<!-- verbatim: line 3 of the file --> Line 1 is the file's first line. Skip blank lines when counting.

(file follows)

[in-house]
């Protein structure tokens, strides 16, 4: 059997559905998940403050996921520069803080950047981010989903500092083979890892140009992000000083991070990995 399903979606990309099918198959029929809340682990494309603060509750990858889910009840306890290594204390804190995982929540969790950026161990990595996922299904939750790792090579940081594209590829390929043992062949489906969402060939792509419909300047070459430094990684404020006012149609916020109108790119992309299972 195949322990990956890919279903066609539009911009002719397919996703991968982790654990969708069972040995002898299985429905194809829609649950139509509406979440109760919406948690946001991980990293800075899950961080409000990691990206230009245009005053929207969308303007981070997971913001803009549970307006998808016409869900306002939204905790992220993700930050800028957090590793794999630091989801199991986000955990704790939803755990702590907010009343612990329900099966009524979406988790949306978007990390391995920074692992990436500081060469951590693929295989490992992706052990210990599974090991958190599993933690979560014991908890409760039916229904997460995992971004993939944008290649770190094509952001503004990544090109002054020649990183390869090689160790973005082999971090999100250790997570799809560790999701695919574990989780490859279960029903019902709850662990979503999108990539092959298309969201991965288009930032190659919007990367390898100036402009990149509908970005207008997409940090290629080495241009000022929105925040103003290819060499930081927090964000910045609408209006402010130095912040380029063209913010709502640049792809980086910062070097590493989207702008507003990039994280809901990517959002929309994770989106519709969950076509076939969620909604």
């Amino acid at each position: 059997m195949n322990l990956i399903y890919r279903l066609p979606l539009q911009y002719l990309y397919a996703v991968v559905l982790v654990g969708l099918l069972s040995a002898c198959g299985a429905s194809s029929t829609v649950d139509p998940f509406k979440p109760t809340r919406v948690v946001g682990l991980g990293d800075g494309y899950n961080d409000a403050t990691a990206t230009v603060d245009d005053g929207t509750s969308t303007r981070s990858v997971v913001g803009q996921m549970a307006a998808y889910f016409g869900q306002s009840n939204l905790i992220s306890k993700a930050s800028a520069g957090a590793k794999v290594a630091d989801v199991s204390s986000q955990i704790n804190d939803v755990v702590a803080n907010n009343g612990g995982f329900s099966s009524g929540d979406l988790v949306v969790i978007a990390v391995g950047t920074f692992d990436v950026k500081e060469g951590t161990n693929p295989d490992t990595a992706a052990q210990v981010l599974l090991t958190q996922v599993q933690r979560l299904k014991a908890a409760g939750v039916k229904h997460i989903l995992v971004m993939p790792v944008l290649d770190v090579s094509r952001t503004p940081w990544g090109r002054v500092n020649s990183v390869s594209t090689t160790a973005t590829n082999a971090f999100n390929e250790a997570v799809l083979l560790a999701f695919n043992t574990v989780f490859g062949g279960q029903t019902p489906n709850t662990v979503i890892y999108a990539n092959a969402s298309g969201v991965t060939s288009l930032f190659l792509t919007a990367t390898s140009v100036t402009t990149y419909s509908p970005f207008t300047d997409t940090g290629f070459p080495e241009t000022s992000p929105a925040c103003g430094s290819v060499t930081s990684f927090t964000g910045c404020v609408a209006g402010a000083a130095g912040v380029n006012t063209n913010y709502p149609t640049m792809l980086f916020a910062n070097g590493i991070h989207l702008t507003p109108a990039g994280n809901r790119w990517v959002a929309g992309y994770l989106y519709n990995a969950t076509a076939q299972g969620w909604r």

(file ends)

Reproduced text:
């Amino acid at each position: 059997m195949n322990l990956i399903y890919r279903l066609p979606l539009q911009y002719l990309y397919a996703v991968v559905l982790v654990g969708l099918l069972s040995a002898c198959g299985a429905s194809s029929t829609v649950d139509p998940f509406k979440p109760t809340r919406v948690v946001g682990l991980g990293d800075g494309y899950n961080d409000a403050t990691a990206t230009v603060d245009d005053g929207t509750s969308t303007r981070s990858v997971v913001g803009q996921m549970a307006a998808y889910f016409g869900q306002s009840n939204l905790i992220s306890k993700a930050s800028a520069g957090a590793k794999v290594a630091d989801v199991s204390s986000q955990i704790n804190d939803v755990v702590a803080n907010n009343g612990g995982f329900s099966s009524g929540d979406l988790v949306v969790i978007a990390v391995g950047t920074f692992d990436v950026k500081e060469g951590t161990n693929p295989d490992t990595a992706a052990q210990v981010l599974l090991t958190q996922v599993q933690r979560l299904k014991a908890a409760g939750v039916k229904h997460i989903l995992v971004m993939p790792v944008l290649d770190v090579s094509r952001t503004p940081w990544g090109r002054v500092n020649s990183v390869s594209t090689t160790a973005t590829n082999a971090f999100n390929e250790a997570v799809l083979l560790a999701f695919n043992t574990v989780f490859g062949g279960q029903t019902p489906n709850t662990v979503i890892y999108a990539n092959a969402s298309g969201v991965t060939s288009l930032f190659l792509t919007a990367t390898s140009v100036t402009t990149y419909s509908p970005f207008t300047d997409t940090g290629f070459p080495e241009t000022s992000p929105a925040c103003g430094s290819v060499t930081s990684f927090t964000g910045c404020v609408a209006g402010a000083a130095g912040v380029n006012t063209n913010y709502p149609t640049m792809l980086f916020a910062n070097g590493i991070h989207l702008t507003p109108a990039g994280n809901r790119w990517v959002a929309g992309y994770l989106y519709n990995a969950t076509a076939q299972g969620w909604r």